It’s been a long couple of days, so I’ll not preach (although I could). I will simply ask you, have you found peace in a personal relationship with Jesus Christ? Every single human being will die at some time. You don’t know when. Are you ready? Every single human being will stand before the God of the Universe. Are you ready? If I can be of help in any way, please reach back. I’m reaching out to you concerning the most important decision you will ever make.
We’ll do our best to get back to writing next week. Until then . . .
Welcome to another manic Wednesday! It’s great to have you with us on this humid Pennsylvania morning. Hopefully, one of those Central Pennsylvania thunder storms will roll in soon and cool things off.
One of the hardest things for me to do is to edit my writing. I can catch mistakes in other’s pieces, but I miss too much when I’m checking my own – not sure why. Jerry Jenkins, notable Christian author, lists several facts to be considered when checking your own story. Where can you improve?
Have you: Maintained a single Point of View per scene.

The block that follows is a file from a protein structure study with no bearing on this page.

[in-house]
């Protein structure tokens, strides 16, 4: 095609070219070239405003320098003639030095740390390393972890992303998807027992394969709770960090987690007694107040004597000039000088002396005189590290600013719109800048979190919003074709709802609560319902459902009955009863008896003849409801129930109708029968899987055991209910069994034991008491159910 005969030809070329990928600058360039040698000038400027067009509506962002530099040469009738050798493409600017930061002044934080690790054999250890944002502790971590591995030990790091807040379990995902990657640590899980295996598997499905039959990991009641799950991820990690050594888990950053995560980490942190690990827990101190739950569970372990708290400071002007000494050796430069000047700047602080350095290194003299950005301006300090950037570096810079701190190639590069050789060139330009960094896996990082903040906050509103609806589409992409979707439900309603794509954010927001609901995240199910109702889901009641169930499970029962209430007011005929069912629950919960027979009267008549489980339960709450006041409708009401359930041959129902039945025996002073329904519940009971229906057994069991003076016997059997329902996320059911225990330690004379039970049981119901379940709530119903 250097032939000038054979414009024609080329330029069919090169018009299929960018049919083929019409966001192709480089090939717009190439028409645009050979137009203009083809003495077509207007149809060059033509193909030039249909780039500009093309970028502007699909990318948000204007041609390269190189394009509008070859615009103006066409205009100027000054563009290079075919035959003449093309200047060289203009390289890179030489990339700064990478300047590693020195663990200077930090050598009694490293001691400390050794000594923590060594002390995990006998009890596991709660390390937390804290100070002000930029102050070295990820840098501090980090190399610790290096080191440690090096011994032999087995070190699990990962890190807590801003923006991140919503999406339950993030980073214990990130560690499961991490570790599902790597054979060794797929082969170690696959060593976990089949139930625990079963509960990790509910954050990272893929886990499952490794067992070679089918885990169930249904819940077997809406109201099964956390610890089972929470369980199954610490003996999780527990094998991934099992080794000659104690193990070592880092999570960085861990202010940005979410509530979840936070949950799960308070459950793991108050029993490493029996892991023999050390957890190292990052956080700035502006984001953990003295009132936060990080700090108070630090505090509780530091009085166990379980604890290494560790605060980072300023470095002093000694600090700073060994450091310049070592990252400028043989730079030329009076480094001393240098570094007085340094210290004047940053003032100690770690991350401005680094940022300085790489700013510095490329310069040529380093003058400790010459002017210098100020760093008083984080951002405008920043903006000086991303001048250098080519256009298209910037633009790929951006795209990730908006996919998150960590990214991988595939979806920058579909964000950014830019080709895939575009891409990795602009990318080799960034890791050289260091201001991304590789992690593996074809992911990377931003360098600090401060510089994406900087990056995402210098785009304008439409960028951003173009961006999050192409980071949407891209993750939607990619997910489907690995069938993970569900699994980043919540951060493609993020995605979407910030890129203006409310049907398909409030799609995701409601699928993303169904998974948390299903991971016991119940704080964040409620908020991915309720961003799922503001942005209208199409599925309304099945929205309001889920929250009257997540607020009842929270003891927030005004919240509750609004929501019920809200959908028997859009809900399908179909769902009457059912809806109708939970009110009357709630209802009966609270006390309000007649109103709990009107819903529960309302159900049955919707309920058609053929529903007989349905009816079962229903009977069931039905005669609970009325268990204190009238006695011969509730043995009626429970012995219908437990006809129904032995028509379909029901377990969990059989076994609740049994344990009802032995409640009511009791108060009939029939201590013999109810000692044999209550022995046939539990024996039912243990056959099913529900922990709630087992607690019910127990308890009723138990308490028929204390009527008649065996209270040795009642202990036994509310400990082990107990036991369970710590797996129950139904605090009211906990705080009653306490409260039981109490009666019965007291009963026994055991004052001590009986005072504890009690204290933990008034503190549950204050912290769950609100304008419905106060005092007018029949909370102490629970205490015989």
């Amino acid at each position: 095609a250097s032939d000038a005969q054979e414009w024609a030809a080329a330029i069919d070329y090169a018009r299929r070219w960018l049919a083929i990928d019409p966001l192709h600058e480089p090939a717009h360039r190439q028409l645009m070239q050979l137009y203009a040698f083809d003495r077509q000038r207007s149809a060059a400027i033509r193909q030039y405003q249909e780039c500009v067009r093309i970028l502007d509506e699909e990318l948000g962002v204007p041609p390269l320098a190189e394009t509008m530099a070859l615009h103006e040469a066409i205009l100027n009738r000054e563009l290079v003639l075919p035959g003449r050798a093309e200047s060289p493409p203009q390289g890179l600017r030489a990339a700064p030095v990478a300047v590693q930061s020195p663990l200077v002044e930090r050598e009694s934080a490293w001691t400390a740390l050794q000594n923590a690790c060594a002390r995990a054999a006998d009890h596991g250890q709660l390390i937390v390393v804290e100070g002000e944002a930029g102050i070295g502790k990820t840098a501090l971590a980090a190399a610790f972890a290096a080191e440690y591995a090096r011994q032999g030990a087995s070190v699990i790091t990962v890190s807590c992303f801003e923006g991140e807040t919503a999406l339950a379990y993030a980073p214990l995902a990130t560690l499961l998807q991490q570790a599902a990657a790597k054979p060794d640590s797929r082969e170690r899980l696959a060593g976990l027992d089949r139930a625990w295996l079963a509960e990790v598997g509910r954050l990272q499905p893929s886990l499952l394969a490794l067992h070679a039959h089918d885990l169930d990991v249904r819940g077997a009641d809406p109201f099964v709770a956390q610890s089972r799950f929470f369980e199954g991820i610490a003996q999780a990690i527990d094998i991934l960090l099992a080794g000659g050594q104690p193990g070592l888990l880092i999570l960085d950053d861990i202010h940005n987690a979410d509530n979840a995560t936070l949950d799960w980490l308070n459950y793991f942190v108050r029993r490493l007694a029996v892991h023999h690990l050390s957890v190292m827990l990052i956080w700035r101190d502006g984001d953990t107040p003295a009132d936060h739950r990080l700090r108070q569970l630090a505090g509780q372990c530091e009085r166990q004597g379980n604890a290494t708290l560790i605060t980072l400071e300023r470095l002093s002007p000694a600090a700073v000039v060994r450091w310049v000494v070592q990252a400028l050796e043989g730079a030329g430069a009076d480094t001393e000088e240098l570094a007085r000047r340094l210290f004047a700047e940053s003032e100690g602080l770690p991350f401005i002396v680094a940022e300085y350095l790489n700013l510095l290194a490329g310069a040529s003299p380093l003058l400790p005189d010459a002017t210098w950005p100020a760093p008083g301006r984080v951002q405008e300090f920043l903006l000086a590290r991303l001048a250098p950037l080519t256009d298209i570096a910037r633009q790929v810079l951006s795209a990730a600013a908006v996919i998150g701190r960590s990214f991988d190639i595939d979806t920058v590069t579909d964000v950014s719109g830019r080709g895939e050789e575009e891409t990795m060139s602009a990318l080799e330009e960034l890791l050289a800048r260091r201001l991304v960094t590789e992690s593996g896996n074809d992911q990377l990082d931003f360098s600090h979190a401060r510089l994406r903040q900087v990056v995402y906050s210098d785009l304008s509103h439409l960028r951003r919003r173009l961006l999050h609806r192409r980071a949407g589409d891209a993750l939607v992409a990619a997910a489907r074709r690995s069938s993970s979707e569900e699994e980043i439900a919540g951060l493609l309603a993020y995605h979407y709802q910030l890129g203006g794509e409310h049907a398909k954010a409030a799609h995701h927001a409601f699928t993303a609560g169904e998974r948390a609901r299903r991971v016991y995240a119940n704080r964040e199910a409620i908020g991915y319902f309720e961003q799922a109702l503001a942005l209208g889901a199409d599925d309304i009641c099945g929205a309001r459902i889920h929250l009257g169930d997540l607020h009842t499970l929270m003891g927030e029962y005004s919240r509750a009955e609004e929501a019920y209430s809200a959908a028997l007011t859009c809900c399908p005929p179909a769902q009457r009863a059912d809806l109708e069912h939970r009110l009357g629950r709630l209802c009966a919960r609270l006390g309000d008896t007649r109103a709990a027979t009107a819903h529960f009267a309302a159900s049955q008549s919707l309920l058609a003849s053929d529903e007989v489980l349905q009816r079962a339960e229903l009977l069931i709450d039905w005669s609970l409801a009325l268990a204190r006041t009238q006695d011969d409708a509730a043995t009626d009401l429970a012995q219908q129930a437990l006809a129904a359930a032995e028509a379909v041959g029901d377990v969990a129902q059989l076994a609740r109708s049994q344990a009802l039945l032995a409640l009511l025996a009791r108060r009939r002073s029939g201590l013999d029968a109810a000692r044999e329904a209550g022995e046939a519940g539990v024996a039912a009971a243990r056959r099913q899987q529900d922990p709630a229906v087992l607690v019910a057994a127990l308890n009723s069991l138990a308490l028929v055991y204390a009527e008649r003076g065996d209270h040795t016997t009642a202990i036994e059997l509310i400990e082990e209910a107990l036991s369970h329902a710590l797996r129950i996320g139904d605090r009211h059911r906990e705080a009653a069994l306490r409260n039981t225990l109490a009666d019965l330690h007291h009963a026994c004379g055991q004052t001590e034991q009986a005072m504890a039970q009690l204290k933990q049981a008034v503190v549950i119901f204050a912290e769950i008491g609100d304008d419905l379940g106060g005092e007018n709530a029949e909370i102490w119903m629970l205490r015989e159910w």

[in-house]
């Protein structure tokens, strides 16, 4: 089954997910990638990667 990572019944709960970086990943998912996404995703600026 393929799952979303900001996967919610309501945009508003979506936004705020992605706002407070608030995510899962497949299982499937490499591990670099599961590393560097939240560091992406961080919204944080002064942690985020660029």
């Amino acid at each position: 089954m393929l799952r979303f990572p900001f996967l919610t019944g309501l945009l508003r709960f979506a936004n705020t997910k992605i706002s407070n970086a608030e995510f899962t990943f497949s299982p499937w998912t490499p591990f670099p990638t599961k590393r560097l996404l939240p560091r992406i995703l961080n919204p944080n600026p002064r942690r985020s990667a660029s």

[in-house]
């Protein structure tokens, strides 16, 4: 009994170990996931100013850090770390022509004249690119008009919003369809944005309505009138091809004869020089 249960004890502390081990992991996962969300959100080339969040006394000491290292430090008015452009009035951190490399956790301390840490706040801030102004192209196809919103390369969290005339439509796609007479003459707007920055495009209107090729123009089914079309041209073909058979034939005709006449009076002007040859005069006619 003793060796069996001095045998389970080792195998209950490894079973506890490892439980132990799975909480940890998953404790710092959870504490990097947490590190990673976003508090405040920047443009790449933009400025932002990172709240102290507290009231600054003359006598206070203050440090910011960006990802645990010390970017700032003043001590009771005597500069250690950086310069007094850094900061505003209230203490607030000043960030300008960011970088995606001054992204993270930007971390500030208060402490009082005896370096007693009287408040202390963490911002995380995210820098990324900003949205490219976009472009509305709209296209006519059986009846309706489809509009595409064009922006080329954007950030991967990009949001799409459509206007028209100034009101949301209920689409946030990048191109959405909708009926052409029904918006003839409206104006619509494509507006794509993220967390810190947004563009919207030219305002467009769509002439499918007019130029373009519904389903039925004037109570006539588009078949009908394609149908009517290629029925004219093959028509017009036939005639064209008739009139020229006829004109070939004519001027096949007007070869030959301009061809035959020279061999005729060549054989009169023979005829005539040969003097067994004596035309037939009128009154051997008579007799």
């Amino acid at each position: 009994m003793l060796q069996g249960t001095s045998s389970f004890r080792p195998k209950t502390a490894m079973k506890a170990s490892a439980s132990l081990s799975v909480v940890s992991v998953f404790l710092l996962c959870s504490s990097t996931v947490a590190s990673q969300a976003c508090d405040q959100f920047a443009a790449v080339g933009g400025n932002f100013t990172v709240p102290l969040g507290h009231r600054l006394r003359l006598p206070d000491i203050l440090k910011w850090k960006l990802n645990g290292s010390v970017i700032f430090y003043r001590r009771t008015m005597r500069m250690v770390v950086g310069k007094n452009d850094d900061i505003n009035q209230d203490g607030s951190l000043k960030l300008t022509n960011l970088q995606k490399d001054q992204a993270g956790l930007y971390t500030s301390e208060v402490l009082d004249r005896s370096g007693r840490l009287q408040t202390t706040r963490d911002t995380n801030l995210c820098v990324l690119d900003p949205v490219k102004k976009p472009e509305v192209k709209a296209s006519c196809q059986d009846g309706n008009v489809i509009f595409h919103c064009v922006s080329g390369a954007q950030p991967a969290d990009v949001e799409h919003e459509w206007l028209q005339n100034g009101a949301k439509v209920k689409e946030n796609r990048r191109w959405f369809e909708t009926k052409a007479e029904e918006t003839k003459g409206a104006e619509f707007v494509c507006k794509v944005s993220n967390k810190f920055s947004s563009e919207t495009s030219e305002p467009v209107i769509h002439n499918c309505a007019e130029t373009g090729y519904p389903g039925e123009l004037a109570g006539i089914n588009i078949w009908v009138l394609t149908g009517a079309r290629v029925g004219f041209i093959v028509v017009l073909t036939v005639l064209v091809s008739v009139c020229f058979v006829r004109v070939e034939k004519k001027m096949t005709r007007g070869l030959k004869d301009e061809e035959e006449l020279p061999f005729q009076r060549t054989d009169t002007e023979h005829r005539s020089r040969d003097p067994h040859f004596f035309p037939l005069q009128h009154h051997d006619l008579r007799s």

Avoided clichés—not just words and phrases, but also situations.
Resisted the urge to explain, showing rather than telling. For example, not, “It’s cold,” which is merely flat, telling narrative, but rather, “She shivered,” which is descriptive language, showing a character in action, letting the reader experience the story and deduce what is going on without being told.
Primarily used said to attribute dialogue, rather than any other option.
Included specifics to add the ring of truth.
Avoided similar character names or even the same first initials to keep characters distinct. o Avoided specialized punctuation, typestyles, font sizes, ALL CAPS, italics, bold facing, etc.
I have to admit, I never thought about some of these. Maybe you haven’t either. Maybe it’s time. Anyway, ponder this until we meet again. See you next week!
Happy late Memorial Day to everyone. I hope you all had a wonderful time of relaxation with family and friends – or just a time to kick back and lessen the pressure and stress that so easily creeps up on us. Now, are you ready to dig in for the rest of the summer?
Let’s revisit the first rule of writing. Show, don’t tell. We know what we’re supposed to do, but do we – at least with consistency? Let me give you five ways you might be telling when you could be showing.
Giving too much information at one time may cause telling, especially relating to backstory. Rather than dump the whole thing on us at one time. Spread the information throughout the story. Try to not use more than three sentences at a time. Dialogue can be effective in revealing information pertinent to your piece.
Don’t get into the habit of always using words to express your character. Sometimes, things are better off left unsaid. Let the action make the statement.